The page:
Exactly. Where is the flow chart to help someone navigate through this? It is certainly not clear to any of the representative bodies—the student unions and so on—and it is going to be impossibly difficult for the average 18-year-old or 19-year-old to comprehend.

In its evidence, the OIA gave an example where a group of students may have the same complaint regarding freedom of speech, but go down different routes: one down the OfS route, one down the OIA route, and one down the court route—maybe because they have enough finances behind them. Each of them ends up with a slightly different solution to exactly the same problem. That is the reality of the Bill. I fail to see how enough guidance could provide clarity for each individual student. We could have a very varied system, where individual students do not know where to go and complaints are not upheld properly. Alternatively, in the case of the OfS, students make a number of complaints and only the freedom of speech issue is dealt with, not the other, resulting issues that could be to do with the way that the course is being taught. It is as confusing as anything.

I will address those points in due course. It is the possibility of students going through different bodies that is quite alarming and that will cause even more complication and complexity.

To go back to the point I was making about the processes, the then Secretary of State for Education himself said during the Second Reading debate that although

“this legal route is an important backstop, we do not want all cases going to court where they could otherwise be resolved by other means.”—[Official Report, 12 July 2021; Vol. 699, c. 50.]

I think that is what we all want, but it is certainly not clear to any of us how that is going to work in practice, particularly given the several bodies that can advise and take cases from students. The Bill as it stands does not ensure that the legal route is a backstop. During the evidence sessions, we heard from Smita Jamdar of Shakespeare Martineau—the only lawyer—who was called on by the Opposition. She gave striking and clear evidence and advice. She said:

“Built into certain types of court proceedings—judicial review, for example—is the expectation that you will first exhaust all alternative remedies, and that would include any internal remedies available under the complaints process. However, that is not the case in statutory torts; you could bring a claim outside the processes”––[Official Report, Higher Education (Freedom of Speech) Public Bill Committee, 7 September 2021; c. 50, Q93.]

That must be a real concern: the simple fact that you can bypass all the processes and go straight to court. The clause should therefore be removed or at least amended to reflect the Government’s own views on how they wish the tort to operate.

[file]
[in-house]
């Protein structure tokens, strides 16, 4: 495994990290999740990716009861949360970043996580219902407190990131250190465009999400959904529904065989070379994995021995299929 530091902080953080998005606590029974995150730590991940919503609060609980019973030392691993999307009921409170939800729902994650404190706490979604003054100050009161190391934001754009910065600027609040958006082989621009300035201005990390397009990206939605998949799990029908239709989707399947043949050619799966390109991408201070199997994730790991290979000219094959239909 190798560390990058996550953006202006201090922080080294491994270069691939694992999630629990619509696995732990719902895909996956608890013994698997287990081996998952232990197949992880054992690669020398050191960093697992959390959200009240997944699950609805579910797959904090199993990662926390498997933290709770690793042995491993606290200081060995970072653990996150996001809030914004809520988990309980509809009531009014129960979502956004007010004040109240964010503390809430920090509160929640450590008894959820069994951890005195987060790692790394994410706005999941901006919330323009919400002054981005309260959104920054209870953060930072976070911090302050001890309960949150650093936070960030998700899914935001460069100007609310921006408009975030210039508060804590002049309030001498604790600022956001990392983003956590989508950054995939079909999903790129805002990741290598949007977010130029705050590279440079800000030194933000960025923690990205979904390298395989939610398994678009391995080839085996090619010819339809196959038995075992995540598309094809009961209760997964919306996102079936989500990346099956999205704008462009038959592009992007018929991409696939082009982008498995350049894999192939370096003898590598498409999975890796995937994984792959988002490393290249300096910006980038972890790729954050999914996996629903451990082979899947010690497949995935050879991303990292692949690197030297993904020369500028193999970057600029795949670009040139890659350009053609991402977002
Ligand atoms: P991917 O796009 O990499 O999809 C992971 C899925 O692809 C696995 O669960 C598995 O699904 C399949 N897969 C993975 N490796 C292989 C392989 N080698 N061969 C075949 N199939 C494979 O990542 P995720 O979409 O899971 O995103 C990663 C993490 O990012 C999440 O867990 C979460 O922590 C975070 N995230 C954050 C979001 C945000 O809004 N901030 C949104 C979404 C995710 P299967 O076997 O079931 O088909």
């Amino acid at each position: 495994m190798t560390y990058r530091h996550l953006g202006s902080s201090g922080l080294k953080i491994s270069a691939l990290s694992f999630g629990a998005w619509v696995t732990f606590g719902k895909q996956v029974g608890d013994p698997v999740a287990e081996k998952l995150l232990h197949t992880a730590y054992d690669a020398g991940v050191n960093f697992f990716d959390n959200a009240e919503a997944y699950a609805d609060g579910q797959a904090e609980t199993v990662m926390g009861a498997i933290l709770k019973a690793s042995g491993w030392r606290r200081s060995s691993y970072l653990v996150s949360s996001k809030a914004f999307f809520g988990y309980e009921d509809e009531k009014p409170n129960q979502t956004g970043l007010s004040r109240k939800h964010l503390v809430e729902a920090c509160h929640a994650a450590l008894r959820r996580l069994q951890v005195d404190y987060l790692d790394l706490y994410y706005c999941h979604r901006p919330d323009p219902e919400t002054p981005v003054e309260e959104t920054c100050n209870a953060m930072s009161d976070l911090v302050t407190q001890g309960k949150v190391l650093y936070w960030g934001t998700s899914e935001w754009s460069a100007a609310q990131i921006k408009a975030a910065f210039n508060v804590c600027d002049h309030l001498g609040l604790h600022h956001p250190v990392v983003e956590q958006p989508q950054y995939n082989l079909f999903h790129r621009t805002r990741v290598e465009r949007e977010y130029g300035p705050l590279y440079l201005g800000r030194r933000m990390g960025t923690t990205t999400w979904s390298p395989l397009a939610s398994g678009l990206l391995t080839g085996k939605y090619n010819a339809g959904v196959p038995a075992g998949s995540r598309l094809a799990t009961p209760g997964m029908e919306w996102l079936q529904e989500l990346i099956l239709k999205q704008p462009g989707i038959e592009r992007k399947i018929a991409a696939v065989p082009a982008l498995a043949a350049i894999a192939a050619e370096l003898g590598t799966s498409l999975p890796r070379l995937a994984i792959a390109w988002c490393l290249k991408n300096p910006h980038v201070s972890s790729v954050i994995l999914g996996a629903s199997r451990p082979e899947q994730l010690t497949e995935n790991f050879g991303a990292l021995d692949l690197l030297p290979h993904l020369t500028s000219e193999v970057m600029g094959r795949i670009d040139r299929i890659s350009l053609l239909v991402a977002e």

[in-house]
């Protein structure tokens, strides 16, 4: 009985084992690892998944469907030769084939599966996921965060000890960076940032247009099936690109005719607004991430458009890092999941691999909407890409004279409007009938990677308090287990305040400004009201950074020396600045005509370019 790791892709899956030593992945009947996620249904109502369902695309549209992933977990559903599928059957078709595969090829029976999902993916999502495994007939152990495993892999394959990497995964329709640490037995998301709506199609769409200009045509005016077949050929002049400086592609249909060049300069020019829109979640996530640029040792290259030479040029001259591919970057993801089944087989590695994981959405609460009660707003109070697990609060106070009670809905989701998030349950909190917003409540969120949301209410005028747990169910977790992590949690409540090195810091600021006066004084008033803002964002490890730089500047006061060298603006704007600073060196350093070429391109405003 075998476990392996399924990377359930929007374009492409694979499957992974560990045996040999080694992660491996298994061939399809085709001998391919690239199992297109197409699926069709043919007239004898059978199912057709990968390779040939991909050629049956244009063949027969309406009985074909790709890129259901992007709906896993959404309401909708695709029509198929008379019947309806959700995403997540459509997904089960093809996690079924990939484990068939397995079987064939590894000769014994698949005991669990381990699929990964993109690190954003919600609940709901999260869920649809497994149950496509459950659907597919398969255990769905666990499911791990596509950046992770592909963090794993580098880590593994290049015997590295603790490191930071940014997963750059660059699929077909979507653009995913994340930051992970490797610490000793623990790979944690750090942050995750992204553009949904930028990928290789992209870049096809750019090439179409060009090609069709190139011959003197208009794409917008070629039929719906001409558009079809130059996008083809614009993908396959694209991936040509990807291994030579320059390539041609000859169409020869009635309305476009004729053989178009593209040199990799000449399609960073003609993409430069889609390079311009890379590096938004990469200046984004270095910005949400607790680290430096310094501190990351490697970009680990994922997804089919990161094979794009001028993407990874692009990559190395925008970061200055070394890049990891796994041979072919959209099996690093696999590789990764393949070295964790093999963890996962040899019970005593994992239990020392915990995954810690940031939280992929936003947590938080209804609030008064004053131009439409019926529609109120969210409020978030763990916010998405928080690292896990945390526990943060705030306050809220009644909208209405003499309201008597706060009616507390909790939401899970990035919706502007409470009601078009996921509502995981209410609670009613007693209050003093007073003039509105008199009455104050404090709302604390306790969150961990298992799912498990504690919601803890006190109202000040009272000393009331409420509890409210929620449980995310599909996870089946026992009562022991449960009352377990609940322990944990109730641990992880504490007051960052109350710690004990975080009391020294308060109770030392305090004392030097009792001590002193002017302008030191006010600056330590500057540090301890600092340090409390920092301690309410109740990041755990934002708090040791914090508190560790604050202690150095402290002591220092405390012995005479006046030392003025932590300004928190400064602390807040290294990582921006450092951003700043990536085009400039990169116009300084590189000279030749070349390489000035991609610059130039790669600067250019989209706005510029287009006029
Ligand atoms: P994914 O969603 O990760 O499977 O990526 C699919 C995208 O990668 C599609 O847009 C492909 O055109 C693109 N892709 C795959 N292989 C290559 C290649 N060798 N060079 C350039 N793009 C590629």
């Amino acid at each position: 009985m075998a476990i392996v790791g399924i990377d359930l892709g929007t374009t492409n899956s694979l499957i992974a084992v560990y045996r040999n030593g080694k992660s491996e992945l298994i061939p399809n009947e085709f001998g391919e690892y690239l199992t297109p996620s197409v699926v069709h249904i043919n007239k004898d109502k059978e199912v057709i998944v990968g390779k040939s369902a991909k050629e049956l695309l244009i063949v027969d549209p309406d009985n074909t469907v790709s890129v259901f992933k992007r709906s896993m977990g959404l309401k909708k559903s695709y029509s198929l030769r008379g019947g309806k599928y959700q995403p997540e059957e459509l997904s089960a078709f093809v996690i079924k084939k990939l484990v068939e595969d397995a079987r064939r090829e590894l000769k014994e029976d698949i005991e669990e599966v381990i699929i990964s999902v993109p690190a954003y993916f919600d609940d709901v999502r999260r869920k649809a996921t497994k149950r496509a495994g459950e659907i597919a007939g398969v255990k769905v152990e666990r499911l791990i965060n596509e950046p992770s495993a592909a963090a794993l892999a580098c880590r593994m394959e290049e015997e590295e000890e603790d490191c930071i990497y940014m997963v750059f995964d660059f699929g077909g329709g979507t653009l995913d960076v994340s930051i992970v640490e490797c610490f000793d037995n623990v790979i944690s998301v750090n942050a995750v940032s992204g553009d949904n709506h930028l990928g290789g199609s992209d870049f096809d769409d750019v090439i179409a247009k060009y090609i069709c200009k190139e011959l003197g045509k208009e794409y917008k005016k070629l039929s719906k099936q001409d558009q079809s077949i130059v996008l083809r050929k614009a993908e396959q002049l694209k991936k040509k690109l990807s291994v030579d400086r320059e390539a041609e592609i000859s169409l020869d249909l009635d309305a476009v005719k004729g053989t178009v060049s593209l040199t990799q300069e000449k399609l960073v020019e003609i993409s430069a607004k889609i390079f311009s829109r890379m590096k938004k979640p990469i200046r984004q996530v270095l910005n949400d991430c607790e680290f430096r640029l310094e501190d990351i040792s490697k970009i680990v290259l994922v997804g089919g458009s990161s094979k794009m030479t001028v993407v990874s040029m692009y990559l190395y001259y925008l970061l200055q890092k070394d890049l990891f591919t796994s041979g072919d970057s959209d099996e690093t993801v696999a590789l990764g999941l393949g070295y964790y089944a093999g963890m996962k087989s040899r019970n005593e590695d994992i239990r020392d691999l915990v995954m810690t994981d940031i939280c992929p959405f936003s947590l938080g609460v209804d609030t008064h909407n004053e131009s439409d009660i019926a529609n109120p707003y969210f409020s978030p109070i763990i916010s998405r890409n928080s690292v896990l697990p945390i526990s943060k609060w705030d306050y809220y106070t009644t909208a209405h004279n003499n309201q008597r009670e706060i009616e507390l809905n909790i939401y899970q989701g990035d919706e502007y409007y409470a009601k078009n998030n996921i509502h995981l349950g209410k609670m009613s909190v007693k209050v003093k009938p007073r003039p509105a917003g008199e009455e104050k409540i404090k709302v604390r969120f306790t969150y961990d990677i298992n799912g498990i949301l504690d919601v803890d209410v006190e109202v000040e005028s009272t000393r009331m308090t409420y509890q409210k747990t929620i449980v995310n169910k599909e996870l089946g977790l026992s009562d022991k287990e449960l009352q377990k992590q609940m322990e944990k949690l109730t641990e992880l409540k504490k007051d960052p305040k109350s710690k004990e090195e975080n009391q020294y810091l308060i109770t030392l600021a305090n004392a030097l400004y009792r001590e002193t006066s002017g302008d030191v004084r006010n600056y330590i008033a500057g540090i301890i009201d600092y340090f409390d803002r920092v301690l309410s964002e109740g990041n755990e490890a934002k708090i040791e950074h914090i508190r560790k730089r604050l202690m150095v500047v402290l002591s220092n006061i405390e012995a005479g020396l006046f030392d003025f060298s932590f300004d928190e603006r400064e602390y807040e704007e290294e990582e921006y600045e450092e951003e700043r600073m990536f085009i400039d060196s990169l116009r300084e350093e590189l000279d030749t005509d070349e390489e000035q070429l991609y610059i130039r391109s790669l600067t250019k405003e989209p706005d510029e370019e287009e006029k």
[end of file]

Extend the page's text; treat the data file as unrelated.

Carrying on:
My second point is on facing the prospect of “lawfare”. We have wider concerns that the Bill will create a culture of lawfare against universities. Clause 3 does not restrict the tort to those who personally feel that their speech has been restricted or those who have been directly affected. It therefore risks opening up vexatious claims against universities from those who seek to do them harm. As Dr David Renton and Professor Alison Scott-Baumann said in their written evidence, the Bill means that,

“any lecture, seminar or guest speech could lead to a lawsuit.”

They pointed out that the statutory tort element of the Bill will open the floodgates to civil litigation and forms of lawfare, most likely from well-funded American groups on the hard right, or perhaps groups such as the Chinese state Communist party.

I find the hon. Gentleman’s argument—I am being polite—paradoxical, or perhaps even contradictory, if I am being slightly less polite. On one hand, he and other critics of the Bill say that there is not a problem and that the Bill is not necessary, because these matters are not as numerous or severe as some suggest, despite our witnesses claiming that there is a culture of fear and a climate of silence. If there is not a problem, where does he imagine this welter of complaints will spring from? If there is not a problem and universities are dealing with these matters satisfactorily internally and settling people’s concerns, it will be hard to imagine the effects he set out in his remarks.

I thank the right hon. Gentleman for his intervention. I will come on to a few examples of how that might play out, because I have given a lot of consideration to the extent of this issue. Given the evidence of certain witnesses in the evidence sessions, there are concerns out there—certain concerns are greatly exaggerated, but there are concerns. We have to take those on board, which is why we are approaching this in a constructive way.

As my right hon. Friend the Member for Hayes and Harlington said, the real concern, which I would like to believe that the right hon. Gentleman would accept, is that we will see ambulance chasers, for want of a better term. There will be people putting their cards around student campuses who are looking for opportunities to be mischievous and to make money out of situations that can be manufactured on our campuses.